Mathematics and Statistics
Dr. Noam Elkies, Harvard University
Abstract: Diophantine equations, one of the oldest topics of
mathematical research, remain the object of intense and fruitful study.
A rational solution to a system of algebraic equations is tantamount to
a point with rational coordinates (briefly, a "rational point") on
the corresponding algebraic variety V. Already for V of dimension 1
(an "algebraic curve"), many natural theoretical and computational
questions remain open, especially when the genus g of V exceeds 1.
(The genus is a natural measure of the complexity of V; for example,
if P is a nonconstant polynomial without repeated roots then the equation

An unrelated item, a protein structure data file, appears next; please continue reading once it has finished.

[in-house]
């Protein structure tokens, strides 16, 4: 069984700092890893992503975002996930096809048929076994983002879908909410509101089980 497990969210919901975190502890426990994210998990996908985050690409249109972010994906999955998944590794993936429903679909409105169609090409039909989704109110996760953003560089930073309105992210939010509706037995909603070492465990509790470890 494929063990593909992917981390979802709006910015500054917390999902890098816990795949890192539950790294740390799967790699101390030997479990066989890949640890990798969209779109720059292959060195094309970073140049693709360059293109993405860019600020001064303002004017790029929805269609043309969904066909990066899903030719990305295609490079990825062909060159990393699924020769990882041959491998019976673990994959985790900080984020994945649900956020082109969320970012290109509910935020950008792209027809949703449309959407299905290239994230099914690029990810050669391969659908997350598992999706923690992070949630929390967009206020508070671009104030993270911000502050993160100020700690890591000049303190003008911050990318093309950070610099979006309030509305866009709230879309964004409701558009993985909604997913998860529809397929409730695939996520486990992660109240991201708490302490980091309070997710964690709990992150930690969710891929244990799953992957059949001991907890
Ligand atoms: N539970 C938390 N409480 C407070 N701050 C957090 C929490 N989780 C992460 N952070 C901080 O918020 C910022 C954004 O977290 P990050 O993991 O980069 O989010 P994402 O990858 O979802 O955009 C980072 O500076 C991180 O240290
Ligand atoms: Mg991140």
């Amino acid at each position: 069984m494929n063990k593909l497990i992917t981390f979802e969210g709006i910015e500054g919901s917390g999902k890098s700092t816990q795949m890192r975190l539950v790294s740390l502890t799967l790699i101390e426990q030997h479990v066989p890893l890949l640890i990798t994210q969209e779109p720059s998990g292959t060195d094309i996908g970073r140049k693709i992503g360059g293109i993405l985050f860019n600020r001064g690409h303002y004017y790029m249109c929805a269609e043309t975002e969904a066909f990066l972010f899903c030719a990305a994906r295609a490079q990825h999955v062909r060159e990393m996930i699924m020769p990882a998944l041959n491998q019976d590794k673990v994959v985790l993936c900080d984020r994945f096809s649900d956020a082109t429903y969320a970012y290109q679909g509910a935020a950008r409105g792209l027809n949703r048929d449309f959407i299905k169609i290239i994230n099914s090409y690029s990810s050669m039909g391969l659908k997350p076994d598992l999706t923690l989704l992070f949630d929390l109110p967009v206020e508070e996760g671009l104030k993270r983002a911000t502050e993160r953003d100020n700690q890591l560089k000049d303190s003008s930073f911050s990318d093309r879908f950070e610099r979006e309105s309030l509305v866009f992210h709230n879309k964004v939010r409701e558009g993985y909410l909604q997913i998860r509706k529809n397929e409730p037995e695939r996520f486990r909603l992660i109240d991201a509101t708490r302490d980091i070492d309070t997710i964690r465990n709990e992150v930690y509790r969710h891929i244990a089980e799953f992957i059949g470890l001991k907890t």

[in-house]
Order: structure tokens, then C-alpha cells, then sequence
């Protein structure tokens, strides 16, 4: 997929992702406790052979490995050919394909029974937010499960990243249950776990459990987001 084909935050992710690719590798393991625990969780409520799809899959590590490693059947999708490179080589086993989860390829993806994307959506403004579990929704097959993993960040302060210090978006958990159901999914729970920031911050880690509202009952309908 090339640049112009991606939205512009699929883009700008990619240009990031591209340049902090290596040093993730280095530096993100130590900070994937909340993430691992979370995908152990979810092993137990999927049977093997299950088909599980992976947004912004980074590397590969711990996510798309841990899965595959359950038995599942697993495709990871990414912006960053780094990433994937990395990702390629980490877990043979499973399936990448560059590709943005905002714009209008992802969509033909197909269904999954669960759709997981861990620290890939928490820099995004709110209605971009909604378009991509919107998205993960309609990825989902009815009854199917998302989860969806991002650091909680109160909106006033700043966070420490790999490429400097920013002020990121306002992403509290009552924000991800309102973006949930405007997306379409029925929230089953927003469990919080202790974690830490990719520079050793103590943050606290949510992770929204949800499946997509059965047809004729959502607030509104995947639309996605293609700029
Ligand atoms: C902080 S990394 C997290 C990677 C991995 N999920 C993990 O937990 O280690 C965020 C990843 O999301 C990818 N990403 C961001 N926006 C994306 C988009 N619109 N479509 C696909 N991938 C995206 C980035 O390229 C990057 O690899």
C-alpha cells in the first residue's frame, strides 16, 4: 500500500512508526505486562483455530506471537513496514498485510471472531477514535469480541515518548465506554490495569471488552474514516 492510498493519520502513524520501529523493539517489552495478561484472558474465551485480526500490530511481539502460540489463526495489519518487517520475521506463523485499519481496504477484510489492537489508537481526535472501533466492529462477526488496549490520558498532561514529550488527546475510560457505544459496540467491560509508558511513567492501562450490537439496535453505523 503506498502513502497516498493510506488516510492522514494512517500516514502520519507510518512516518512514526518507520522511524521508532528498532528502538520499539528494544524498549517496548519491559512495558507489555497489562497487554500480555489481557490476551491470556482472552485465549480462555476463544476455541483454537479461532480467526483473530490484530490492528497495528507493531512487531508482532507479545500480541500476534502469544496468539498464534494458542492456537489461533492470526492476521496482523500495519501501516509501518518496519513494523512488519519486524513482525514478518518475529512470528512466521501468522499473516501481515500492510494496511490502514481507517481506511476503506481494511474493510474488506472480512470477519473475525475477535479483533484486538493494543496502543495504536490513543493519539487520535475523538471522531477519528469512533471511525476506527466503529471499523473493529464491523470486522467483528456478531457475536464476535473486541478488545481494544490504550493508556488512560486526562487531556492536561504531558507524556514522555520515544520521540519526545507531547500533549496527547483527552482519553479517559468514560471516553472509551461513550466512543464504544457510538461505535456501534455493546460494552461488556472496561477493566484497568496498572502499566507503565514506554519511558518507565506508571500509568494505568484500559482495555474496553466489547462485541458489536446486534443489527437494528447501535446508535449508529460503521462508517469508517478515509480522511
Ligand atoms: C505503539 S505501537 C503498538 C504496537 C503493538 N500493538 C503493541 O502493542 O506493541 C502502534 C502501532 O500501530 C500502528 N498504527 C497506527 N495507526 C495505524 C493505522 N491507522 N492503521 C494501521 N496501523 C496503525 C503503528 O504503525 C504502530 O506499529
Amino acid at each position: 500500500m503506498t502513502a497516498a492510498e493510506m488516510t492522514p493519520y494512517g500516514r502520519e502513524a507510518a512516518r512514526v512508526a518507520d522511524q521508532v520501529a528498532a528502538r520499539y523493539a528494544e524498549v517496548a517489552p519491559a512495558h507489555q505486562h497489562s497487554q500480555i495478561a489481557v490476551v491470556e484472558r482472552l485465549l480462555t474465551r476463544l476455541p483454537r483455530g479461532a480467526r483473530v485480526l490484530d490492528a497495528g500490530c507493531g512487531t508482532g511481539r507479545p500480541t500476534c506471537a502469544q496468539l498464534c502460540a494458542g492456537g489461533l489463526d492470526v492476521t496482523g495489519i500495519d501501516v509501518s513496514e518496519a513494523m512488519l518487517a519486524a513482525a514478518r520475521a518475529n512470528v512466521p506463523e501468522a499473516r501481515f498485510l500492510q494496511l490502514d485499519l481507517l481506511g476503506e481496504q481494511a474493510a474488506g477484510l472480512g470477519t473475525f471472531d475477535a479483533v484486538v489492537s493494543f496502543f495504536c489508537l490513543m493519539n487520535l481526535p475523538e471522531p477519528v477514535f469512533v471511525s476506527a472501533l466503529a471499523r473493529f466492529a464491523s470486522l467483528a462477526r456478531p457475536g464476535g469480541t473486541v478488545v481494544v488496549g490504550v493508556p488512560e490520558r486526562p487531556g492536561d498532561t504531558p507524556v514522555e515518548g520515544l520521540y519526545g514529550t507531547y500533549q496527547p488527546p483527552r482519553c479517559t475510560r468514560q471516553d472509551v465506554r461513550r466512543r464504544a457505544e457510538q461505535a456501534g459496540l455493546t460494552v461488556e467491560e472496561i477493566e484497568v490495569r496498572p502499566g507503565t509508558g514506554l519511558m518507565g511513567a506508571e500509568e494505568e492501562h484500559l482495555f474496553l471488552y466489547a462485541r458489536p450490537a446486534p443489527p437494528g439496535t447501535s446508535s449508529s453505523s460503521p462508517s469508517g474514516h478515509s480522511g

y^2 = P(x) gives a curve of genus g iff P has degree 2g+1 or 2g+2.)
Faltings famously proved that if g>1 then the set of rational points
is finite (Mordell's conjecture), but left open the question of how
its size can vary with V, even for fixed g. Even for g=2 there are
curves with literally hundreds of points; is the number unbounded?
We briefly review the structure of rational points on curves of
genus 0 and 1, and then report on relevant work since Faltings on
points on curves of given genus g>1.